Thrive at Home//

Leaders Need to Seize the Initiative to Help People Tide over Crisis

Moët Hennessy India HR Head Ankita Gupta on tackling stress, adopting Microsteps to reinvent oneself and more.

Photo by Nick Morrison/ Unsplash
Photo by Nick Morrison/ Unsplash

Organisational leaders often talk about the importance of managing workplace stress. Ankita Gupta can deeply relate to the subject. After going through an intense period of professional burnout in 2019, Gupta, who heads Human Resources for Moët Hennessy India (MHI), took a break to “rest, reflect, re-energise” and to come back with “a 2.0 version” of herself. However, there was no magic mantra or lifestyle overhaul involved in the transformation. “It was just about making small lifestyle changes and putting myself first,” she reveals. 

Earlier this year, Thrive Global India conducted a holistic behaviour change programme with MHI. The theme—Assess, Adopt, Train—focussed on enhancing productivity and performance while prioritising self-care.  

Packed with the latest science, influencer story-telling, and performance-enhancing strategies, the objective was to take participants on a lifetime journey of improved well-being and performance. Post the programme, scores showed a healthy rise of eight per cent, moving participants from Semi-Thrivers to Thrivers indicating a success in building habits that empower individuals to make critical choices that make a positive impact, not just on their well-being, but also productivity and performance

“Anxiety is a by-product of today’s uncertain world. And leaders need to seize the initiative to help people tide over the situation,” says Gupta. Having battled stress herself, she knows the pressures of the modern workplace and is empathetic towards those who struggle with it. “Working in lean and flat structures, where one is constantly striving to outperform oneself while constantly managing stakeholders and expectations, can make life stressful,” she says. 

There is a saying that when fishermen cannot go to sea, they mend their nets. By moving many processes online, we’ve seen tremendous benefits in terms of stakeholder collaboration and commute time being redirected to productive work

Ankita Gupta

The pandemic has only added more anxiety and stress to an overburdened work life. Small steps (what we call Microsteps at Thrive) such as commitment to self-care can stem the tide though. Gupta couldn’t agree more. She credits the power of these small, positive changes, such as eating right, running, practising yoga, maintaining a distance from technology, and staying hydrated, for successfully emerging from a brush with burnout last year. “By being thoughtful and empathetic, organisations can help employees ride out the storm,” adds Gupta.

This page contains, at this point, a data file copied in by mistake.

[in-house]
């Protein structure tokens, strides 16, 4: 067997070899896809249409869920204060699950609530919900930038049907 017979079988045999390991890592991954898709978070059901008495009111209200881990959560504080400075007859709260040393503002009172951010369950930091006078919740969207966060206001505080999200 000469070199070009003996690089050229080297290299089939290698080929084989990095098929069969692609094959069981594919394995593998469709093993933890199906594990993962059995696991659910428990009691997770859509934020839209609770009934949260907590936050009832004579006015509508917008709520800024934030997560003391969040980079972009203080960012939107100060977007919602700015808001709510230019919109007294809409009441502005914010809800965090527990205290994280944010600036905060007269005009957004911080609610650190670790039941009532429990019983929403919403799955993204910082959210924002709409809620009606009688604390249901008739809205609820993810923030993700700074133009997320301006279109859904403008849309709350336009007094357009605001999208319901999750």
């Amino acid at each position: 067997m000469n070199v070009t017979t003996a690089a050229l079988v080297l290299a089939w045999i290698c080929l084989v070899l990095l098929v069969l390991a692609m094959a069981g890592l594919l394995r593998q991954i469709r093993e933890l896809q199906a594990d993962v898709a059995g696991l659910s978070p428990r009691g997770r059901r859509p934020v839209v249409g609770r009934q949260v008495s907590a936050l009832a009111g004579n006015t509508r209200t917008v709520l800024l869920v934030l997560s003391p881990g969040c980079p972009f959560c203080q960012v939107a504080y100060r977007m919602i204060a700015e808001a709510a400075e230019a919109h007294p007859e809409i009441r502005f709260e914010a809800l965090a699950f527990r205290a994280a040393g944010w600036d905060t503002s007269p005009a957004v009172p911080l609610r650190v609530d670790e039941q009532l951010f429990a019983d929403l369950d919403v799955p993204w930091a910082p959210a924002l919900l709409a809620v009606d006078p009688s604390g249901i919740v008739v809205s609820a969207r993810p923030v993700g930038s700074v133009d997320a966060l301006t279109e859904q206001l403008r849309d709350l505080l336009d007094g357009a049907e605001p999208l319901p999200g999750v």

“There is a saying that when fishermen cannot go to sea, they mend their nets. By moving many processes online, we’ve seen tremendous benefits in terms of stakeholder collaboration and commute time being redirected to productive work,” she says. 

Mentorship plays a key role in personal growth, feels Gupta. It helped that she had a mentor, coach and ‘North Star’ in the form of her teacher, Sumitra Das. “Confiding in Prof Das helped me sustain the professionally consuming and tough time and making better choices during that challenging period,” she recalls of that period of burnout and stress.  

Her experience in volunteering has added more dimension to her journey. “Volunteering takes you outside the workplace and gives you an insight into the problems that plague our society and environment. It is humbling.”

The thing that recharges Gupta most is travel, which she likens to meditation in terms of its curative effects. But since travelling hasn’t been possible of late, she’s turned towards other interests. “I am a foodie; cooking for me is a form of self-expression. I also like gardening and find it therapeutic to nurture plants,” she says. 

Gupta swears by her own wellness habits, including exercise, a healthy diet and sleep. “When I get sufficient sleep, I feel like I bring my best self to work,” she says. Gupta also believes that religiously following a daily routine allows her to prioritise self-care. “I like variation in my workout. Running is my favourite form of cardio. I also do Pilates for endurance and core strength, as well as yoga, and functional training.” During the lockdown, a combination of running, stair-climbing, and virtual classes for yoga and functional training have kept her fit and strong. 

As she puts it: “When employers address well-being as a whole—body, mind, heart and soul—with leaders being expected to walk the talk, you create a positive and productive workplace. And everyone thrives.”

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People look for retreats for themselves, in the country, by the coast, or in the hills . . . There is nowhere that a person can find a more peaceful and trouble-free retreat than in his own mind. . . . So constantly give yourself this retreat, and renew yourself.

- Marcus Aurelius

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